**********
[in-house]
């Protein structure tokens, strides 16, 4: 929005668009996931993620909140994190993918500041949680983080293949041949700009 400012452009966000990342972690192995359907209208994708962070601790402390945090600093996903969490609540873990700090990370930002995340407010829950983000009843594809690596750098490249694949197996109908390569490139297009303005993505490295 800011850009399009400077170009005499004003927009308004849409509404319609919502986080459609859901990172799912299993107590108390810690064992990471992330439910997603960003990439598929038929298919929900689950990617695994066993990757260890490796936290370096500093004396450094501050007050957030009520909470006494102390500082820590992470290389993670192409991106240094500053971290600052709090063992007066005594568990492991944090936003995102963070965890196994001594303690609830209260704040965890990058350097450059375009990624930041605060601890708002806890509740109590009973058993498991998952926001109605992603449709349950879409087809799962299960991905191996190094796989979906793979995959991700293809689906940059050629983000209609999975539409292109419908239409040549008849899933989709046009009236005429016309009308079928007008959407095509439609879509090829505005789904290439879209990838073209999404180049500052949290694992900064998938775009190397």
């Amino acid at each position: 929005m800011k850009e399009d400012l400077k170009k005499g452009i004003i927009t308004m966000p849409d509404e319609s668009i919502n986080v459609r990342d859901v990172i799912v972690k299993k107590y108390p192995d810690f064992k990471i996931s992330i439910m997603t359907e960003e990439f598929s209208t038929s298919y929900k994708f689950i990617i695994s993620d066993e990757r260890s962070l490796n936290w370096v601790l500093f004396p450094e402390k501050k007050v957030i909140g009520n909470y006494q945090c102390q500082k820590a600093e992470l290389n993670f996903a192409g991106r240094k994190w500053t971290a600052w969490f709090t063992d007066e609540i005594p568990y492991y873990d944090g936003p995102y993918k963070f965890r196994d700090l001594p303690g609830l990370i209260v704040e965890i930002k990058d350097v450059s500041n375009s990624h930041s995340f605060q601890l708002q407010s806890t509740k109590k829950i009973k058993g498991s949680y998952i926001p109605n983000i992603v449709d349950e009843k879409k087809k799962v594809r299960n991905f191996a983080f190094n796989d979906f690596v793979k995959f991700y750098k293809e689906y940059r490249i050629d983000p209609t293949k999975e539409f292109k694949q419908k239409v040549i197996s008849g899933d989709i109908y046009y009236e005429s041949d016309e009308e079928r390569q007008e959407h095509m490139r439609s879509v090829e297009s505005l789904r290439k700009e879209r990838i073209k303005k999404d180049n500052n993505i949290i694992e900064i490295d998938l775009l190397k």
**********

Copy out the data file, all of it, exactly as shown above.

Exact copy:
[in-house]
């Protein structure tokens, strides 16, 4: 929005668009996931993620909140994190993918500041949680983080293949041949700009 400012452009966000990342972690192995359907209208994708962070601790402390945090600093996903969490609540873990700090990370930002995340407010829950983000009843594809690596750098490249694949197996109908390569490139297009303005993505490295 800011850009399009400077170009005499004003927009308004849409509404319609919502986080459609859901990172799912299993107590108390810690064992990471992330439910997603960003990439598929038929298919929900689950990617695994066993990757260890490796936290370096500093004396450094501050007050957030009520909470006494102390500082820590992470290389993670192409991106240094500053971290600052709090063992007066005594568990492991944090936003995102963070965890196994001594303690609830209260704040965890990058350097450059375009990624930041605060601890708002806890509740109590009973058993498991998952926001109605992603449709349950879409087809799962299960991905191996190094796989979906793979995959991700293809689906940059050629983000209609999975539409292109419908239409040549008849899933989709046009009236005429016309009308079928007008959407095509439609879509090829505005789904290439879209990838073209999404180049500052949290694992900064998938775009190397």
């Amino acid at each position: 929005m800011k850009e399009d400012l400077k170009k005499g452009i004003i927009t308004m966000p849409d509404e319609s668009i919502n986080v459609r990342d859901v990172i799912v972690k299993k107590y108390p192995d810690f064992k990471i996931s992330i439910m997603t359907e960003e990439f598929s209208t038929s298919y929900k994708f689950i990617i695994s993620d066993e990757r260890s962070l490796n936290w370096v601790l500093f004396p450094e402390k501050k007050v957030i909140g009520n909470y006494q945090c102390q500082k820590a600093e992470l290389n993670f996903a192409g991106r240094k994190w500053t971290a600052w969490f709090t063992d007066e609540i005594p568990y492991y873990d944090g936003p995102y993918k963070f965890r196994d700090l001594p303690g609830l990370i209260v704040e965890i930002k990058d350097v450059s500041n375009s990624h930041s995340f605060q601890l708002q407010s806890t509740k109590k829950i009973k058993g498991s949680y998952i926001p109605n983000i992603v449709d349950e009843k879409k087809k799962v594809r299960n991905f191996a983080f190094n796989d979906f690596v793979k995959f991700y750098k293809e689906y940059r490249i050629d983000p209609t293949k999975e539409f292109k694949q419908k239409v040549i197996s008849g899933d989709i109908y046009y009236e005429s041949d016309e009308e079928r390569q007008e959407h095509m490139r439609s879509v090829e297009s505005l789904r290439k700009e879209r990838i073209k303005k999404d180049n500052n993505i949290i694992e900064i490295d998938l775009l190397k």